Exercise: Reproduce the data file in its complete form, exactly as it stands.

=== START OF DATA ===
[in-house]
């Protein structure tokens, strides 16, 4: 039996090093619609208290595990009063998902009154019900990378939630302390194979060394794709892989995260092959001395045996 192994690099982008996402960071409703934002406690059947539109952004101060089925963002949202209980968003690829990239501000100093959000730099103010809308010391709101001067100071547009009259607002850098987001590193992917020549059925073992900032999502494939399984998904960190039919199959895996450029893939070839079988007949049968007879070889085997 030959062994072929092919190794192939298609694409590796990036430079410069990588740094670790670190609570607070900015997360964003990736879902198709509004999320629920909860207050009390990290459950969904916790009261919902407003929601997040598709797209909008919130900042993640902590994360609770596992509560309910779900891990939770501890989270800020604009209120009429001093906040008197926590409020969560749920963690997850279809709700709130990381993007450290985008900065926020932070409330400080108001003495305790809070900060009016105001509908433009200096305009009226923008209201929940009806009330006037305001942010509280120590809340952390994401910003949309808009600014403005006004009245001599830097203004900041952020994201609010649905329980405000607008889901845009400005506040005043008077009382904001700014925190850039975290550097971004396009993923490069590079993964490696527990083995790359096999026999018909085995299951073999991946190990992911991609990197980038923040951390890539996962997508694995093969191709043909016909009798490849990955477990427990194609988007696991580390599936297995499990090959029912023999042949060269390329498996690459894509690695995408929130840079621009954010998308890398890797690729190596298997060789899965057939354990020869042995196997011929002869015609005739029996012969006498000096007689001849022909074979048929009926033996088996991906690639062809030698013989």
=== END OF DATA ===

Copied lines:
[in-house]
């Protein structure tokens, strides 16, 4: 039996090093619609208290595990009063998902009154019900990378939630302390194979060394794709892989995260092959001395045996 192994690099982008996402960071409703934002406690059947539109952004101060089925963002949202209980968003690829990239501000100093959000730099103010809308010391709101001067100071547009009259607002850098987001590193992917020549059925073992900032999502494939399984998904960190039919199959895996450029893939070839079988007949049968007879070889085997 030959062994072929092919190794192939298609694409590796990036430079410069990588740094670790670190609570607070900015997360964003990736879902198709509004999320629920909860207050009390990290459950969904916790009261919902407003929601997040598709797209909008919130900042993640902590994360609770596992509560309910779900891990939770501890989270800020604009209120009429001093906040008197926590409020969560749920963690997850279809709700709130990381993007450290985008900065926020932070409330400080108001003495305790809070900060009016105001509908433009200096305009009226923008209201929940009806009330006037305001942010509280120590809340952390994401910003949309808009600014403005006004009245001599830097203004900041952020994201609010649905329980405000607008889901845009400005506040005043008077009382904001700014925190850039975290550097971004396009993923490069590079993964490696527990083995790359096999026999018909085995299951073999991946190990992911991609990197980038923040951390890539996962997508694995093969191709043909016909009798490849990955477990427990194609988007696991580390599936297995499990090959029912023999042949060269390329498996690459894509690695995408929130840079621009954010998308890398890797690729190596298997060789899965057939354990020869042995196997011929002869015609005739029996012969006498000096007689001849022909074979048929009926033996088996991906690639062809030698013989």